Sumeeti Mittal’s Pratham Shiksha, a Jaipur-based non-profit, has educated over 5,000 slum children in the city, helping them end their poverty cycles.
The recent ASER 2016 result that collected data from 589 rural districts of India paints a rather grim picture. Over the last decade, the percentage of children who can read a Class II text has dropped to 48 percent in 2016 from 63 percent in 2006. And the percentage of Class V students who can perform division has also declined to 26 percent in 2016 from 42.5 percent in 2007. While the government is ramping its efforts rather slowly—between 2006 and 2013, public expenditure on education increased only from 2.2 percent to 2.68 percent only—there are countless startups, non-profits, and individuals who are working relentlessly to ensure every child has access to quality education, and ultimately, economic opportunities.
Jaipur-based Sumeeti Mittal’s Pratham Shiksha is one such humble attempt. Sumeeti (43) understood the power of education at a very early age. She recalls her father's words, "He used to always say education is paramount. It's the only weapon to succeed in this world." And that became the cornerstone of Sumeeti's life, who went on to complete her Civil Engineering from Jodhpur. Later, she appeared for the Rajasthan Public Service Commission (RPSC) exams and worked as an Assistant Engineer in Rajasthan’s Public Health Engineering Department for two years. But her passion for entrepreneurship made her quit her job and, along with her husband, she started Pratham Software, an offshore IT services company, in 2000.
Her work enabled her to travel to UK, US, and Europe frequently. Sumeeti says, “Even the most underprivileged children in the developed countries are educated. This gives them a fighting chance in the world. Even a child born in an immensely impoverished family can become something big – a lawyer, doctor, author, or anything so long as they are determined. That’s because they already have the most important tool – education.”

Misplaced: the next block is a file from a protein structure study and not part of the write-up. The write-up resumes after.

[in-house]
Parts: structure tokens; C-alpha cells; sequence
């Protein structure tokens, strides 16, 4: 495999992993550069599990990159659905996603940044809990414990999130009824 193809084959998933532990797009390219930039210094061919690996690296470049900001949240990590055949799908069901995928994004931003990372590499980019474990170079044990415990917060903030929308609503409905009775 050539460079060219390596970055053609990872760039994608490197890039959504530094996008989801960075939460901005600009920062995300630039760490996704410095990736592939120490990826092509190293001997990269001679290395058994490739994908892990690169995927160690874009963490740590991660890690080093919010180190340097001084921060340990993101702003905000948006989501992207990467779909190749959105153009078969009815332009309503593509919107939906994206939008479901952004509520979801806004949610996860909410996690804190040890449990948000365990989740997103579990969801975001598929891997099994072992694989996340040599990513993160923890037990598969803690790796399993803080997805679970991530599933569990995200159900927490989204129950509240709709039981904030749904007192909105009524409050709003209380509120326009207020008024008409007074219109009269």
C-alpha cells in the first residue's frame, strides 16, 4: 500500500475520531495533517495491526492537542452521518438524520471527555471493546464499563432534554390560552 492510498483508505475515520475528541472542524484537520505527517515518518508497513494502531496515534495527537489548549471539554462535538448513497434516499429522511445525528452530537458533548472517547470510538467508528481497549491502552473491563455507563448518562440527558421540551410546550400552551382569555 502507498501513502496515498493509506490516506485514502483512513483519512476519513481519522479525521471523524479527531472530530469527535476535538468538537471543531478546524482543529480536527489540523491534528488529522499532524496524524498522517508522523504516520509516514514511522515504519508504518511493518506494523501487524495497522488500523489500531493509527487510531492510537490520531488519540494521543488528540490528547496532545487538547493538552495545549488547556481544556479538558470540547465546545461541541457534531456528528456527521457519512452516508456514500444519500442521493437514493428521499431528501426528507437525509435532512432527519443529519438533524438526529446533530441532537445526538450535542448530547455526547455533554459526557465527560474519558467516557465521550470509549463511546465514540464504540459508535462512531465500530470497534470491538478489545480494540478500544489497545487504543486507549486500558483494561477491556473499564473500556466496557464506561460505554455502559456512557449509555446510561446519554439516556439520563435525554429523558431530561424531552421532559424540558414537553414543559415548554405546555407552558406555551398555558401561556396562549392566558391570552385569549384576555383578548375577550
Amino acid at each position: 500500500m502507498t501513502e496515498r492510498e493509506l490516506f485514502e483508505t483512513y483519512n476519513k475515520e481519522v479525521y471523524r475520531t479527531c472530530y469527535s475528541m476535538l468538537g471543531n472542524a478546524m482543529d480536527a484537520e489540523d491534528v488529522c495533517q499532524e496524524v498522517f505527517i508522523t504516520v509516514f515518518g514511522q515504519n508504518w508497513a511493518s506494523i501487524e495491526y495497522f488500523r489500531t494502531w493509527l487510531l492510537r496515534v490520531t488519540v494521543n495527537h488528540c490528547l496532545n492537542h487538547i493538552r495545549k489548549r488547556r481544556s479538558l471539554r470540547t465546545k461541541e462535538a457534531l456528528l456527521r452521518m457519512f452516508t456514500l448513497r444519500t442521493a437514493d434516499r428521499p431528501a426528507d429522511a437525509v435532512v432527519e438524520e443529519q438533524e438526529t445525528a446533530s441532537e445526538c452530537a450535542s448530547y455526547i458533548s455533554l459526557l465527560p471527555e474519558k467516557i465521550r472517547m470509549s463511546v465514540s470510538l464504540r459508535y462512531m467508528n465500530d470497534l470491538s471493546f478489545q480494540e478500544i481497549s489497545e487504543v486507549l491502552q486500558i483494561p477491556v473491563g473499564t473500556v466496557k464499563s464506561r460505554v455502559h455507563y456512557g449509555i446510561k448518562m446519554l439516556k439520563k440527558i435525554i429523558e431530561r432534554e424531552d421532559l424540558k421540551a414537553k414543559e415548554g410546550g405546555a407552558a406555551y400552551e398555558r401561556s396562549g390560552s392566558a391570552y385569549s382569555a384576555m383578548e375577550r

Armed with this realisation and an upbringing wherein education was paramount, Sumeeti started Pratham Shiksha, an attempt to provide quality education to slum children and equip them with the skills to exit the vicious cycle of poverty.
The growth of Pratham Shiksha
Sumeeti started the school as she fondly calls it "Kachi Basti" in her garage in 2005. She chuckles and says, "I called our neighbourhood children, who at first refused to come. So, I bribed them with sweets and that's how I found my first 20 students.Slowly, ‘Kachi Basti’ became ‘Pratham Shiksha’ and today, it has 350 students enrolled. If we were to look at the numbers since inception, it’s an admirable 5,000 students who have been part of the Pratham Shiksha family. The school teaches children till Class VIII and later, assists in placing them in higher studies as well.
The struggle, Sumeeti says, isn’t in finding the children, but retaining and instilling in them and their parents the importance of education. “Poverty in slums is so deep-rooted, families are perennially living in a hand-to-mouth situation and this forces parents to send their children to work, just so, they can live another day,” she explains.
Jaipur, which is famous worldwide for its jewellery, carpets, handloom and handicrafts, naturally has thriving industries. "If you take the jewellery industry, child labour is in demand. Boys have small hands which makes it easy for them to hold a stone and give it a perfect finishing touch. Girls, on the other hand, are either married at a young age or are made to do household chores. Burdened with responsibilities, children drop out of school as quickly as they enrol. It's nearly impossible to convince parents to stop sending their children to work. So, we had to devise ways to make our school work, for both parents and children," Sumeeti explains.